So, it seems to me that Christianity should be classified as Minut primarily, perhaps a unique form of Jewish idolatry (in that similar ideas have emerged in later Judaism,) an idol like the brass serpent, as opposed to strictly espousing a foreign deity as outlined by Deuteronomy 4s prohibitions. So, while I agree that praying to J is not sanctioned, the deity the NT describes is much more in step with G-d then Islam’s deity. Jesus told Jews to follow the Torah and the Pharisees, told foreigners that salvation is of the Jews, said the Shema is the greatest commandment, etc.

    I think the Meiri was more adept at noticing the Nuances in Christianity and Islam than other rabbis.

  3. December 16, 2015 10:09 am

    Finally, some love for this post that I worked so hard on!

    My personal opinion is that you are both right:)

  4. December 16, 2015 6:39 pm

    It did not mean we did not appreciate the post even if we did not comment :)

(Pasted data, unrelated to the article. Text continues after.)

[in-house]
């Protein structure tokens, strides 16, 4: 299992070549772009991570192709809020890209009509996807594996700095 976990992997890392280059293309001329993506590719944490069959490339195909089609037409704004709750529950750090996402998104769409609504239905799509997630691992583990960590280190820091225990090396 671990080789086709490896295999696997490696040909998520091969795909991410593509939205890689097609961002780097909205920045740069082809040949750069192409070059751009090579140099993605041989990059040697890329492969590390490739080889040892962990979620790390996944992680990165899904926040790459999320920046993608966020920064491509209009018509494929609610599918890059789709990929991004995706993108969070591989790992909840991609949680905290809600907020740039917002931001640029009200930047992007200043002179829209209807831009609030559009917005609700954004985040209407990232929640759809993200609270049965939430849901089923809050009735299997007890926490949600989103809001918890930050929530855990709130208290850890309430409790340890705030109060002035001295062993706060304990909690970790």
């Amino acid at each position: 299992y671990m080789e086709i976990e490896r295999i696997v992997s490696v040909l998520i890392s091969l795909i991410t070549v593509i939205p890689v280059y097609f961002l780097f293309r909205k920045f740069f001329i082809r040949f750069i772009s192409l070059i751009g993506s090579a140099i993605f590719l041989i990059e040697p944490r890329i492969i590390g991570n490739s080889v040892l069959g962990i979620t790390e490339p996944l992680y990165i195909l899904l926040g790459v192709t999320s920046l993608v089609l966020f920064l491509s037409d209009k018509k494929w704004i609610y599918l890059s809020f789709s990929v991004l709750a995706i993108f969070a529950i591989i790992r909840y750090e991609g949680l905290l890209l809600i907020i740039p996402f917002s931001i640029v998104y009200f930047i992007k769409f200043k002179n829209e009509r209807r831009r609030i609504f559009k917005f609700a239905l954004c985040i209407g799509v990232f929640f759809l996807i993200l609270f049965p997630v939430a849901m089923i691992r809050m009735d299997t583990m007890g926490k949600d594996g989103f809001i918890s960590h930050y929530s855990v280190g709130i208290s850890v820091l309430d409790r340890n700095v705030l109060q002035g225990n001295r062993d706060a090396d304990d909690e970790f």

5. December 25, 2015 1:53 pm

    Good article but with regards to Islam or Mohammadism, surely praying to a single god or deity doesn’t mean they are not IDOL WORSHIPERS nor PAGAN.

  6. December 25, 2015 2:06 pm

    Lexa Go, I agree, it doesn’t mean that. One could believe in a single deity (such as an Egyptian sun god introduced by Amenhotep IV to the exclusion of all previous Egyptian gods), that is be a “pure monotheist”, and STILL be an idolater.

    Even regarding Islam, which is monotheistic, for Jews to practice Islam I personally would still put it in the category “avodah zarah”, or strange worship (a term which also includes idolatry, but not in the case of Islam) because it created a new religion by perverting the Hebrew Bible and created practices not commanded by G-d of the Bible. However, Rambam, who lived under Islam, is so highly respected among many Jewish halachic deciders (poskim), that his opinion that Islam is NOT “avodah zarah” is followed today by many Jews. (Some of the poskim, however, do consider Islam strange worship and forbid Jews from entering mosques, for example).